Artificial intelligence will enable the full promise of the Internet of Things
New York, 16th February 2017 – Artificial intelligence (AI) is laying the foundation to massively accelerate innovation throughout and beyond the coming decade. This will create a significant boost for the global economy—but it will also impact jobs, skills and human resources strategies across virtually every industry.
AI will ultimately enable the full promise of the Internet of Things (IoT), but in that process, it will also disrupt the labour force in a manner that is not appreciated by most today. The labour force disruption from AI will go beyond the age-old debate of man versus machine and require the retooling of people’s existing skillsets.
According to a new PwC report, Leveraging the upcoming disruptions from AI and IoT
, the transition to an AI-enabled world—while creating enormous opportunities for growth and expansion—will also pose many challenges. Companies in all sectors will face decisions on how to transform their workforces to leverage the new opportunities while adapting to new recruitment, training and retention realities.
“We’re facing the prospect of nearly half of today’s jobs in the US alone being automated out of existence,” said Raman Chitkara, PwC Global Technology industry leader. “New jobs will emerge to take up some of the slack, but this will remain a fluid situation as technologies evolve from assisted intelligence to truly autonomous intelligence.”
This widespread impact underlines the fact that companies don’t have the luxury of time as they map out their plans for an AI-enabled world. Businesses must move rapidly to identify how to drive value from combining AI and IoT. Otherwise, they could be playing catch-up for years to come.
AI’s convergence with IoT driving ‘the art of the possible’ for businesses
When tapping into IoT, connecting products and equipment is only half the battle. As organisations accelerate their embrace of IoT, it is increasingly clear that rapidly advancing AI must play a pivotal role in their strategies.
PwC’s report urges companies to create a strategic plan for the combination of these pervasive technologies. Integrating AI into IoT networks is quickly becoming a prerequisite for success in today’s IoT-based digital ecosystems. The full effect of this disruption will not materialise overnight. Smart companies and executives are taking a proactive and far-sighted approach, moving now to start the strategic dialogue.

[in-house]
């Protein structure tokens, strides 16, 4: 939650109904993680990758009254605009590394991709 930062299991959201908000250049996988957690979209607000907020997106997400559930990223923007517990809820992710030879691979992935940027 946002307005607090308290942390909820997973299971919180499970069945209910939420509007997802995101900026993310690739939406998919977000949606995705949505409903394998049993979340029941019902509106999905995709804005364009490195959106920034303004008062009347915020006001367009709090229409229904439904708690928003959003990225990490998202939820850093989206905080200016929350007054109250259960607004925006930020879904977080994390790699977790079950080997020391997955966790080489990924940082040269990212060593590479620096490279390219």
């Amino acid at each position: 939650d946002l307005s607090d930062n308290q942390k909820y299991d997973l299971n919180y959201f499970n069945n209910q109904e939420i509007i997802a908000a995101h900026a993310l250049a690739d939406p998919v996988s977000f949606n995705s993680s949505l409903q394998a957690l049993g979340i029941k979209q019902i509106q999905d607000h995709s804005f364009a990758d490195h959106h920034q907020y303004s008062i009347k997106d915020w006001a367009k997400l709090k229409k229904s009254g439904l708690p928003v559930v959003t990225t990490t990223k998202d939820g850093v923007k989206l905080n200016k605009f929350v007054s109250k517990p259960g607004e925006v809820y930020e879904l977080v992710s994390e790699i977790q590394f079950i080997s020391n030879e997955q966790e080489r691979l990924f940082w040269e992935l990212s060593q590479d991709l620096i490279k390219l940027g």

“Similar to the personal computer in the 1980s, AI will reshape our personal and business lives in such a dramatic manner, most companies today cannot comprehend the full impact,” said Anand Rao, PwC US Data & Analytics Innovation leader. “This combined impact of IoT and AI (especially Deep Reinforcement Learning) will have a dramatic impact on how businesses will transform themselves from a reactive to predictive to an adaptive business model.”
A changing competitive landscape
In addition to people-related shifts, increased intelligence in products and services will force companies to adapt their product portfolios to new realities. This will create the potential for new leaders and laggards to emerge across all industries. According to PwC’s report, rising adoption of AI will trigger five key changes in the competitive landscape:
- Higher revenues – Three categories of businesses could see increased revenues from the combination of the IoT with smart sensors, devices and AI: IoT device manufacturers, IoT data and information providers/aggregators, and companies offering application services based on smart sensors.
- Enhanced safety – Real-time monitoring will prevent disasters from occurring, which will raise overall safety. Some security cameras use AI to distinguish between people, animals and vehicles, and can also take actions—such as turning on lights or sending an alert—based on what it senses.
- Reduced losses from accidents and other causes – Real-time monitoring will reduce loss of lives and damage to assets.
- Lower costs – Smart monitoring of devices—electricity grids, home smart metres, or even sensor-enabled domestic appliances—will result in lower operating costs for homes and businesses.
- Enhanced customer experience – Smart sensors can adjust to individual behaviours of users/consumers by learning their preferences. For instance, some smart thermostats can vastly improve customer comfort and experience by learning individuals’ ideal personal temperature settings.
IoT is primarily about data—the digital economy’s currency—but data is only useful when actionable. Therefore, early adopters of AI face myriad opportunities. According to PwC’s report, though, far too many companies are struggling to see the long-term view and they are getting left behind. In other words, the AI revolution is here—and now is the time to get ready for it.
to download PwC’s new report, Leveraging the upcoming disruptions from AI and IoT
, which includes cross-industry examples of combined AI and IoT opportunities.
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